Can it be possible for everyone to be able to clone their voice in the future? Well, the fact is that, as voice cloning technology is becoming more effective and attracting the interest of actors, so it also attracts cybercrimes.
According to THEVERGE, cloning your voice using artificial intelligence is simultaneously tedious and simple: hallmarks of a technology that’s just about mature and ready to go public. All you need to do is talk into a microphone for 30 minutes or so, reading a script as carefully as you can.
After starting and stopping dozens of times to re-record your flubs and mumbles, you can send off the resulting audio files to be processed and, in a few hours’ time, be told that a copy of your voice is ready and waiting.
Then, you can type anything you want into a chatbox, and your AI clone will say it back to you, with the resulting audio realistic to fool even friends and family at least for a few moments.
The fact that such a service even exists may be news to many, and I don’t think we’ve begun to fully ponder the impact easy access to this technology will have.
Everyone Could Clone Their Voice In The Future
It will really be great if everyone could clone their voice in the future. The work of speech synthesis has upgraded massively in recent years, thanks to advances in machine learning.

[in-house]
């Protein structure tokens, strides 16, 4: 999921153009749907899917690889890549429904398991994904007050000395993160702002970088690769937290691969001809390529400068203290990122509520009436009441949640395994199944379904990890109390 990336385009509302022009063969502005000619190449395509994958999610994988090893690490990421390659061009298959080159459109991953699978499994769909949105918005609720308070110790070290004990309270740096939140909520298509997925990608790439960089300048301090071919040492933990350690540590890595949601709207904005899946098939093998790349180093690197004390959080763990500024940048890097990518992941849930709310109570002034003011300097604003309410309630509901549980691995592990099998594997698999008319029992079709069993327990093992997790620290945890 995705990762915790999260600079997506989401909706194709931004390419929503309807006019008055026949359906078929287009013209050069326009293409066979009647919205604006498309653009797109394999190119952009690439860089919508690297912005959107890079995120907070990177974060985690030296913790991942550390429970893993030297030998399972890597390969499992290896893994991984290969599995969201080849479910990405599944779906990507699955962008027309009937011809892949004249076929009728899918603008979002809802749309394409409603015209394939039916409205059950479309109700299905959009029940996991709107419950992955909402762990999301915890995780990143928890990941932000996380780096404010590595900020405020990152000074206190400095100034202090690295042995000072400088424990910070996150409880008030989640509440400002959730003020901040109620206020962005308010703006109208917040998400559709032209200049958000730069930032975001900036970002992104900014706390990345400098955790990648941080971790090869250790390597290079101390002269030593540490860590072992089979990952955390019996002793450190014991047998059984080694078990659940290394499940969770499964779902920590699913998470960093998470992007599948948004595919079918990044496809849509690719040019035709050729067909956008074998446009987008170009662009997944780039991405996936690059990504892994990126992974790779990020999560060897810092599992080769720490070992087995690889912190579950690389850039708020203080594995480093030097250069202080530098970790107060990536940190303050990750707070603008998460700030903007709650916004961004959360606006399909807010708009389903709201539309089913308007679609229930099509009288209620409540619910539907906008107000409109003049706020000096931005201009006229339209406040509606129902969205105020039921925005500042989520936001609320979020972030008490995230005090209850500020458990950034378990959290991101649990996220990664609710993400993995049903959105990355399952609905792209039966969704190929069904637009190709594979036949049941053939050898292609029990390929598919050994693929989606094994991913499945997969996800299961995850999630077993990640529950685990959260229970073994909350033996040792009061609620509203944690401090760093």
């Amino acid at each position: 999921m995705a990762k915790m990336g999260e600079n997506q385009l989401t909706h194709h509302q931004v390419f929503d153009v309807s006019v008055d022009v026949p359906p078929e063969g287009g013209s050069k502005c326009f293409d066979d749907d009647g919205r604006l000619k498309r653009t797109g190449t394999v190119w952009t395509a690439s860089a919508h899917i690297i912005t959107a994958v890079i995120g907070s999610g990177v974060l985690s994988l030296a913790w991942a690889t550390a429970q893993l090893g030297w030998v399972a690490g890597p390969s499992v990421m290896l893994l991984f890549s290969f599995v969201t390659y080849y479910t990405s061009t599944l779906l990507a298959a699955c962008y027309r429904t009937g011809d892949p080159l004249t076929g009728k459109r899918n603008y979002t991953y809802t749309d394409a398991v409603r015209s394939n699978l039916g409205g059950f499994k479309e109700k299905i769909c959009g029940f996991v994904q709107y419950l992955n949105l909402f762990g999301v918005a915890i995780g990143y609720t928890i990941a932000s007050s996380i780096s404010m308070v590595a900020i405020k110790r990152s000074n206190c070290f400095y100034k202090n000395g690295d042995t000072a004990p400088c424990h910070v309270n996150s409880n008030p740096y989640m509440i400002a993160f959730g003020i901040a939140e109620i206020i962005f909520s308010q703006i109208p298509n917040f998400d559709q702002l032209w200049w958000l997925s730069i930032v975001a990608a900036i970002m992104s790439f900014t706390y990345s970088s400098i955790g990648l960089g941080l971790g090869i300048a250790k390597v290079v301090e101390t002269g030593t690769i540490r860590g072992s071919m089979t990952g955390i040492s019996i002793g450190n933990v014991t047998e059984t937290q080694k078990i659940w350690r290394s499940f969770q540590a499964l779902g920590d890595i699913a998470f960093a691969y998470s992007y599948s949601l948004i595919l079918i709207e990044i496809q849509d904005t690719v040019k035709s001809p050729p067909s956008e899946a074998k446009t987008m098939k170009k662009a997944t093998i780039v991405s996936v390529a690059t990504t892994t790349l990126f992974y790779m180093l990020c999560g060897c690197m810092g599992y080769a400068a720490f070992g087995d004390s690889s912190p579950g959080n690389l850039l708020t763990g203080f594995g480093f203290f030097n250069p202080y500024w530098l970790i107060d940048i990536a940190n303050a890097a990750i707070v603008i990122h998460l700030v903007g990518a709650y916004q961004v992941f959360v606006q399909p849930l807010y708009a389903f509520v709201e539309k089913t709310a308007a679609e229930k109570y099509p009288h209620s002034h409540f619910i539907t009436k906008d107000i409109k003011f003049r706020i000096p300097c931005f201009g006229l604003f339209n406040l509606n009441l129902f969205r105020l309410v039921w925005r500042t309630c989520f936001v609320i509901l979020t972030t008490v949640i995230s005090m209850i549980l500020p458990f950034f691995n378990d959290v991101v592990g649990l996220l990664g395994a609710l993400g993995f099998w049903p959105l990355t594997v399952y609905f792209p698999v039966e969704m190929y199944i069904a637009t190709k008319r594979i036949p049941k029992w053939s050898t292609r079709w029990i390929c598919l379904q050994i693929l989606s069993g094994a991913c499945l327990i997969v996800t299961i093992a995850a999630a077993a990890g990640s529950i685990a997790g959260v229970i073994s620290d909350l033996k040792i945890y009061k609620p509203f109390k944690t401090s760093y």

Formerly, the most realistic synthetic voices were created by recording audio of a human voice actor, cutting up their speech into component sounds, and splicing these back together like letters in a ransom note to form new words.
Now, neural networks can be trained on unsorted data of their target voice to generate raw audio of someone speaking from scratch. The end results are faster, easier, and more realistic to boot.
The quality is definitely not perfect when rolling straight out the machine (though manual tweaking can improve this), but they’re only going to get better in the near future.
The Ease of Voice Rentals
Imagine how beautiful it would be if Influencers, actors, and celebrities could rent out their voices with minimal effort. Such applications are not yet widespread (or if they are, they’re not widely talked about), but it seems like an obvious way for celebrities to make money.
Bruce Willis, for example, has already licensed his image to be used as a visual deepfake in mobile phone ads in Russia. The deal allows him to make money without ever leaving the house, while the advertising company gets an infinitely malleable actor (and, notably, a much younger version of Willis, straight out of his Die Hard days).
These sorts of visual and audio clones could accelerate the scales of the economy for celebrity work, allowing them to capitalize on their fame as long as they’re happy renting out a simulacrum of themselves. You can get more details on voice cloning from this link.